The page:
“It is odd how the character of a public space changes when it is empty; the abandoned amusement park, the shuttered opera house, the vacant hotel: in films these often feature as backdrops for events intended to frighten […] but I would suggest that it is instead our solitude that most disturbs us, the fact that we are all but alone despite being in the heart of a city.”
This was my first Mohsin Hamid (as I write this I’ve recently finished his latest Exit West) and I was simply blown away. A quiet kind of awe. His words like an old friend returning after all these years. For me, The Reluctant Fundamentalist was brimming with echoes of Murakami’s Norwegian Wood, and images of the latter part of last years Man Booker International Winner, The Vegetarian. These were further enriched only days after reading (and loving) Girl, Interrupted.
“It was a beautiful spot to commit suicide, perhaps to run out from between the snow-dusted conifers, to push off from the granite and sail through the air, gazing across at the far bank of the mighty river, where a small house exhaled smoke from it’s chimney, before crashing into the icy current below.”
I’m always going to be a sucker for themes of identity in books and The Reluctant Fundamentalist has identity written all over it. Hamid asks by what/how do we define ourselves; be it culture, loved ones, history, or by our physical traits. There is an emphasis on the body and it’s function – becoming merely just a vessel for the spirit – Erica’s loss of self, her eating disorder and her identity fatally interwoven with Chris. She surrounds herself with people in order to escape herself. Changez too struggles with his identity, living as a Pakistani within America, his conflicted ideals between each country’s way of life which resolve in yet another country, The Philippines where he can pass for a white man and his beard is not disabling as in a post 9/11 America.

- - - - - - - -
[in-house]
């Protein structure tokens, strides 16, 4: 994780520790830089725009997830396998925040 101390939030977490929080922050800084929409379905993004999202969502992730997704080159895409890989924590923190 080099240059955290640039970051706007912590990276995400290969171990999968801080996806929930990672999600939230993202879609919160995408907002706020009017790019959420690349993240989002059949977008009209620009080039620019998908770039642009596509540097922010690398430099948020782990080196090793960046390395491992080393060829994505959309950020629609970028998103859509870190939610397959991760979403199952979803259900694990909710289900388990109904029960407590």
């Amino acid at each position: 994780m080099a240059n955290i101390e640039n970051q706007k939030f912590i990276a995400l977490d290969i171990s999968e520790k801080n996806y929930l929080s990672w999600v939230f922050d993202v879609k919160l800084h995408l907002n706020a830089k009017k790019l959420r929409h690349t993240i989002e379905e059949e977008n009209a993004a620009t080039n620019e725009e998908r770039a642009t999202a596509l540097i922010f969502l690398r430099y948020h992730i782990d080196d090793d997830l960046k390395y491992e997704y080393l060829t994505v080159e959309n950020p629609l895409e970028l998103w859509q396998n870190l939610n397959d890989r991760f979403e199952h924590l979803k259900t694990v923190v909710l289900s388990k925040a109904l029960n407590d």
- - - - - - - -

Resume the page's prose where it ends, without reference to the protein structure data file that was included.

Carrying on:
I found the contrast between Changez and Erica striking; their search for identity, their own brokenness owing to a loss of self. Erica’s physical loss; her soul-mate, her ghostly pallor and gauntness after denying the vessel her spirit is housed in sustenance and Changez – broken due to America’s nostalgia and assumptions of ethnicity.
“I wondered how it was that America was able to wreak such havoc in the world – orchestrating an entire war in Afghanistan, say, and legitimizing through its actions the invasion of the weaker states by more powerful ones, which India was now proposing to do to Pakistan – with so few apparent consequences at home.”
The scene setting in this novel is fantastic and exquisite. Hamid’s writing is some of the most eloquent I’ve come across and his use of narrative style is just plain hypnotizing. Some have also mentioned a thriller element to this novel and his other works which I can attest to. The Reluctant Fundamentalist, while not classified as a thriller, has a moodiness that pervades its’ atmosphere leaving you a little on edge and keeps you turning the pages. At once I attributed this to the nature of the of the story; the narrator dining outdoors as it night falls with an unnamed American stranger, however, after reading Exit West it is purely Hamid’s writing that conveys this subtle unease.
“Observe the sparks that fly from the coals, angry and red, as our cook fans the flames. It is quite a beautiful sight, you must admit, and with it will soon come – there, do you smell it? – the most mouthwatering of aromas.”
Hamid tackles some heavy themes head on; politics, identity, suicide and I may be a little biased since Changez shares a view of world politics not to dissimilar to my own. And a character like Erica even if only secondary to many other themes is always going to be a winner for me. 5 stars for me.